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In Review: 110 Above Festival 2019

August 13, 2019

Nestled away in the Leicestershire country side, 110 Above Festival returned this month for a triumphant tenth year, full to the brim with some of the country’s most exciting upcoming artists.

 

 

Despite the challenge of living up to the successes of 2018, this year saw 110 Above provide a heavenly, stress free weekend which many festivals could learn from. Free of clashes, mud and mess, yet filled with cheap pints, loving atmosphere and quality music, only the fussiest of festival goers could find a fault with what is undoubtedly one of the best festivals in the UK’s calendar.

 

With 2019’s line up offering headline sets from Swim Deep, Mystery Jets and Pale Waves, as well as performances from JAWS, Easy Life and Flyte to name but a few, 2019 spoilt us for choice. Catch up on our highlights below.

 

 

Stockport’s infamously groovy No Hot Ashes kicked off proceedings at the Commune Stage on Friday with a taste of their upcoming debut album Hardship Starship. Filled to the brim with the deep, grooving basslines and furiously infectious choruses of the likes of Extra Terrestrial and W.Y.N.A., Isaac Taylor and co’s opening set was enough alone to justify the ever building buzz around No Hot Ashes, truly proving their potential to fill big festival slots in the not so distant future.

 

Over at The Gopsall Inn rising Liverpool favourite Pizzagirl provided charming, fun loving Scouse humour alongside a generous dose of melancholic bedroom pop. From the addictive Coffee Shop right through to new track Body Biology, Liam’s upbeat personality and humorous take on heartbreak ballads made a perfect match for 110 Above’s carefree atmosphere.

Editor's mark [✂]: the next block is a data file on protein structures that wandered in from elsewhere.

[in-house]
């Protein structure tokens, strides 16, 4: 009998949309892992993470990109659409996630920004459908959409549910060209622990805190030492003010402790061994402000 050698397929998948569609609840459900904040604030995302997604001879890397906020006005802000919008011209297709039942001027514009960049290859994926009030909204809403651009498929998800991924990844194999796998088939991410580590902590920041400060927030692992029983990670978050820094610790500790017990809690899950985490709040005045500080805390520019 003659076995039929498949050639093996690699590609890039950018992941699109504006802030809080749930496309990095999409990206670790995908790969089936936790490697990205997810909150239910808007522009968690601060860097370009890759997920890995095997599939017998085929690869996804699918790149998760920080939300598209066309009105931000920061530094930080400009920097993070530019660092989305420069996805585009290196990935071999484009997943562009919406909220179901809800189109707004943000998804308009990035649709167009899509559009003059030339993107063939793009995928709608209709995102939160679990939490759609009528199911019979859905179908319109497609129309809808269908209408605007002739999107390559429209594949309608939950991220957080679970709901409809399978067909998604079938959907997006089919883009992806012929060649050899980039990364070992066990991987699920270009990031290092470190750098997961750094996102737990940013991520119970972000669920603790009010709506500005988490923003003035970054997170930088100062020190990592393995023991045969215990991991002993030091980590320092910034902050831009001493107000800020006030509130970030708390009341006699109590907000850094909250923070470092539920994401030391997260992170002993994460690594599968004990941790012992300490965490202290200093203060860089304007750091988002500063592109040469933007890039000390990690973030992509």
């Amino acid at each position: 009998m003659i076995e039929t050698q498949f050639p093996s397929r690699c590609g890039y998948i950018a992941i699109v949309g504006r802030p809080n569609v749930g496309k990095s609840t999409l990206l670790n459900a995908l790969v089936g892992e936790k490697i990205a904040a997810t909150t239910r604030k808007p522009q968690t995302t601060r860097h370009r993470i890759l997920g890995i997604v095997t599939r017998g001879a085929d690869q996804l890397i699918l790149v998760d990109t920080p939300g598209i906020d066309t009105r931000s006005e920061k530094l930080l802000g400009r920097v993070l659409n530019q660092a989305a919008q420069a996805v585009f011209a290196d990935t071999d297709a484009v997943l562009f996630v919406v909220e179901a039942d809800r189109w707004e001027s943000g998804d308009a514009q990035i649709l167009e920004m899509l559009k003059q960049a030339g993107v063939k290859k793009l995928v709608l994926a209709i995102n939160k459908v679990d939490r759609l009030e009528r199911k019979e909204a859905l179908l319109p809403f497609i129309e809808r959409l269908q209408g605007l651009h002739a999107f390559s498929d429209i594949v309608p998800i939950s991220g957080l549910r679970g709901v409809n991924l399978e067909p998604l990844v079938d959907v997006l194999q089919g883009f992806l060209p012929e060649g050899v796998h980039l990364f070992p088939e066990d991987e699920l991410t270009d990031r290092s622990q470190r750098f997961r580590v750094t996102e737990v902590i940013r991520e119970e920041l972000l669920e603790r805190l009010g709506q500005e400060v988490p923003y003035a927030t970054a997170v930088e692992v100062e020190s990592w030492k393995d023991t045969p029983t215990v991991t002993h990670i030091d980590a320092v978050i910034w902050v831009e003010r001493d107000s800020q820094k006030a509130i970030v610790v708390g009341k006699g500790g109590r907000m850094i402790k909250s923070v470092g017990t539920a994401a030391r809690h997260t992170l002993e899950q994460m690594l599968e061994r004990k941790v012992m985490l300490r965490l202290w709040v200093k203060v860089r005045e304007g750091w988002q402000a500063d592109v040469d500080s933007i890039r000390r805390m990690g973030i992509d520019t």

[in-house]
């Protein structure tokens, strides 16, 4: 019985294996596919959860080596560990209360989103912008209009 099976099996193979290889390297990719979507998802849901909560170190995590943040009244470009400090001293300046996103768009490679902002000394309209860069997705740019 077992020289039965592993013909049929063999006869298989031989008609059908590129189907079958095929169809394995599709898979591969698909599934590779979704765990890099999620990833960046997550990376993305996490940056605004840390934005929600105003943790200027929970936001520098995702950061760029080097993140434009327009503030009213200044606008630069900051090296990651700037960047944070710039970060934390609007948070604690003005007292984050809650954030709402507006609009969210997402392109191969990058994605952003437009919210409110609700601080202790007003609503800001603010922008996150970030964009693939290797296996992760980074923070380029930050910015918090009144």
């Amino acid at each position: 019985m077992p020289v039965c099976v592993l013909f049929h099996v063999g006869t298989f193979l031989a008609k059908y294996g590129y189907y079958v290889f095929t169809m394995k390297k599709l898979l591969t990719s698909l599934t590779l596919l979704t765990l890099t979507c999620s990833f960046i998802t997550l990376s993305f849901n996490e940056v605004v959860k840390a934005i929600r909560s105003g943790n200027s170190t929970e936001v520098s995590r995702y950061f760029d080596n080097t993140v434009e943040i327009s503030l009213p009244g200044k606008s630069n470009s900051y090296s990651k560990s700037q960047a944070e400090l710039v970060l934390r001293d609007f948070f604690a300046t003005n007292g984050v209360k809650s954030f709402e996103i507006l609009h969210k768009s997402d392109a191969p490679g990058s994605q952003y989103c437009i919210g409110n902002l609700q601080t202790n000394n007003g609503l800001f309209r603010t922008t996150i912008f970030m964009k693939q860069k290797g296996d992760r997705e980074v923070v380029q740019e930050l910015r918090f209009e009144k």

Well amidst their long awaited return, Birmingham favourites Swim Deep brought memories of 2013 to the Commune Stage for their Friday night headline slot. Fronted by Austin Williams’ chaotic energy, the B-town legends played a crowd pleasing mix of material both new and old, including the classic She Changes The Weather, and Honey, the soaring eight minute long Fueiho Boogie and their incredible recently released comeback track To Feel Good; reminding fans exactly why their return was worth the wait.

 

Old Town Hall was the place to be on Saturday evening with Easy Life’s laidback blend of RnB and indie pop packing out the sweltering barn for thirty minutes of boisterous, youthful energy. If bringing one of the biggest crowds of the weekend wasn’t testament enough to Easy Life’s quickening rise, fan favourites Nightmares and Temporary Love left a firmly lasting reminder that these guys really are one to keep an eye on.

 

 

The barn filled up again later on Saturday evening as JAWS solidified their reputation for exhilarating, yet heartwarming live shows. Connor Schofield’s almost aloof stage presence gives JAWS an effortless air; but as they smashed out hit after hit, from earlier tracks Be Slowly and Just A Boy to the recently released sounds of The Ceiling it was clear to see why JAWS remain such a prominent band three albums in.